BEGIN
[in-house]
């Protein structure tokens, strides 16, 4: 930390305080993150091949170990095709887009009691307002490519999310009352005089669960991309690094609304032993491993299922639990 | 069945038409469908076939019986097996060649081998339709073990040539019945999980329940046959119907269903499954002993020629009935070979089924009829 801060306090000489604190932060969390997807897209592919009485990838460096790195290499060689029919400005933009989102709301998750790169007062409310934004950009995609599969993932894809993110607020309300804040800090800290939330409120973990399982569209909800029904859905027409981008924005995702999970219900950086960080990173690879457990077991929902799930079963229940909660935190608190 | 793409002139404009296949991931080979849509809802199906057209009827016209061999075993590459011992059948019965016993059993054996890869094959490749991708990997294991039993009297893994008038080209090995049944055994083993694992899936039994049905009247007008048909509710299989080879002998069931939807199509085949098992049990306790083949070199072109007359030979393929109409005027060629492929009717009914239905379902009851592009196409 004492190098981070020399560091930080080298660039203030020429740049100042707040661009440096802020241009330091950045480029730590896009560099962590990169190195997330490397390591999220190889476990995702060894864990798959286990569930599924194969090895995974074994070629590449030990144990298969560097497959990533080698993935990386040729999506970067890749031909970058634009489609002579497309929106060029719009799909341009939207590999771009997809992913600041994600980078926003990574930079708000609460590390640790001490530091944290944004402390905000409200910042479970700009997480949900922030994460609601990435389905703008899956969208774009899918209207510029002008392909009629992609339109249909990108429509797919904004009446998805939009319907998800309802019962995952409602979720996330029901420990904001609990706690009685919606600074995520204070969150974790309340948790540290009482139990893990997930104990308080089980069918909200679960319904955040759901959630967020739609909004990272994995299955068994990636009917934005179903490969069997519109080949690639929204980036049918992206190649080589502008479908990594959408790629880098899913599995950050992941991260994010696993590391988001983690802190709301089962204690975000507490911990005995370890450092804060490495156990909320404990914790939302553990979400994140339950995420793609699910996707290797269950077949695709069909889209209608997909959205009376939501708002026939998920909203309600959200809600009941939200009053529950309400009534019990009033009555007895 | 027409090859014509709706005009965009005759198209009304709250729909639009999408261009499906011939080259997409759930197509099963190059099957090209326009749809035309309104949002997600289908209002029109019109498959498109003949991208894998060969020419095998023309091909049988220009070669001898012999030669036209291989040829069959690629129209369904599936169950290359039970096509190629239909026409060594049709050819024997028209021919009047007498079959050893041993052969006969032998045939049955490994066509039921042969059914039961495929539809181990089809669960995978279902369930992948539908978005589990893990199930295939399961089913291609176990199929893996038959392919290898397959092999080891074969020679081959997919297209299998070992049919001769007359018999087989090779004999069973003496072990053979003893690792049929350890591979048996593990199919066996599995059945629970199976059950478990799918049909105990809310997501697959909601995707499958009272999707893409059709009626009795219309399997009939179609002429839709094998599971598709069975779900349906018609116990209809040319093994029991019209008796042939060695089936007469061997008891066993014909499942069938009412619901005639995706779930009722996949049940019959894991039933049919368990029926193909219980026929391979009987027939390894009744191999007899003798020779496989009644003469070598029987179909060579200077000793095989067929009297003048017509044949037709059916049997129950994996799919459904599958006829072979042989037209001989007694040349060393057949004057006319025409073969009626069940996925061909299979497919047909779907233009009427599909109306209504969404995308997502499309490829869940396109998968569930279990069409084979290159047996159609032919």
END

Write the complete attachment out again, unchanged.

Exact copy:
[in-house]
């Protein structure tokens, strides 16, 4: 930390305080993150091949170990095709887009009691307002490519999310009352005089669960991309690094609304032993491993299922639990 | 069945038409469908076939019986097996060649081998339709073990040539019945999980329940046959119907269903499954002993020629009935070979089924009829 801060306090000489604190932060969390997807897209592919009485990838460096790195290499060689029919400005933009989102709301998750790169007062409310934004950009995609599969993932894809993110607020309300804040800090800290939330409120973990399982569209909800029904859905027409981008924005995702999970219900950086960080990173690879457990077991929902799930079963229940909660935190608190 | 793409002139404009296949991931080979849509809802199906057209009827016209061999075993590459011992059948019965016993059993054996890869094959490749991708990997294991039993009297893994008038080209090995049944055994083993694992899936039994049905009247007008048909509710299989080879002998069931939807199509085949098992049990306790083949070199072109007359030979393929109409005027060629492929009717009914239905379902009851592009196409 004492190098981070020399560091930080080298660039203030020429740049100042707040661009440096802020241009330091950045480029730590896009560099962590990169190195997330490397390591999220190889476990995702060894864990798959286990569930599924194969090895995974074994070629590449030990144990298969560097497959990533080698993935990386040729999506970067890749031909970058634009489609002579497309929106060029719009799909341009939207590999771009997809992913600041994600980078926003990574930079708000609460590390640790001490530091944290944004402390905000409200910042479970700009997480949900922030994460609601990435389905703008899956969208774009899918209207510029002008392909009629992609339109249909990108429509797919904004009446998805939009319907998800309802019962995952409602979720996330029901420990904001609990706690009685919606600074995520204070969150974790309340948790540290009482139990893990997930104990308080089980069918909200679960319904955040759901959630967020739609909004990272994995299955068994990636009917934005179903490969069997519109080949690639929204980036049918992206190649080589502008479908990594959408790629880098899913599995950050992941991260994010696993590391988001983690802190709301089962204690975000507490911990005995370890450092804060490495156990909320404990914790939302553990979400994140339950995420793609699910996707290797269950077949695709069909889209209608997909959205009376939501708002026939998920909203309600959200809600009941939200009053529950309400009534019990009033009555007895 | 027409090859014509709706005009965009005759198209009304709250729909639009999408261009499906011939080259997409759930197509099963190059099957090209326009749809035309309104949002997600289908209002029109019109498959498109003949991208894998060969020419095998023309091909049988220009070669001898012999030669036209291989040829069959690629129209369904599936169950290359039970096509190629239909026409060594049709050819024997028209021919009047007498079959050893041993052969006969032998045939049955490994066509039921042969059914039961495929539809181990089809669960995978279902369930992948539908978005589990893990199930295939399961089913291609176990199929893996038959392919290898397959092999080891074969020679081959997919297209299998070992049919001769007359018999087989090779004999069973003496072990053979003893690792049929350890591979048996593990199919066996599995059945629970199976059950478990799918049909105990809310997501697959909601995707499958009272999707893409059709009626009795219309399997009939179609002429839709094998599971598709069975779900349906018609116990209809040319093994029991019209008796042939060695089936007469061997008891066993014909499942069938009412619901005639995706779930009722996949049940019959894991039933049919368990029926193909219980026929391979009987027939390894009744191999007899003798020779496989009644003469070598029987179909060579200077000793095989067929009297003048017509044949037709059916049997129950994996799919459904599958006829072979042989037209001989007694040349060393057949004057006319025409073969009626069940996925061909299979497919047909779907233009009427599909109306209504969404995308997502499309490829869940396109998968569930279990069409084979290159047996159609032919």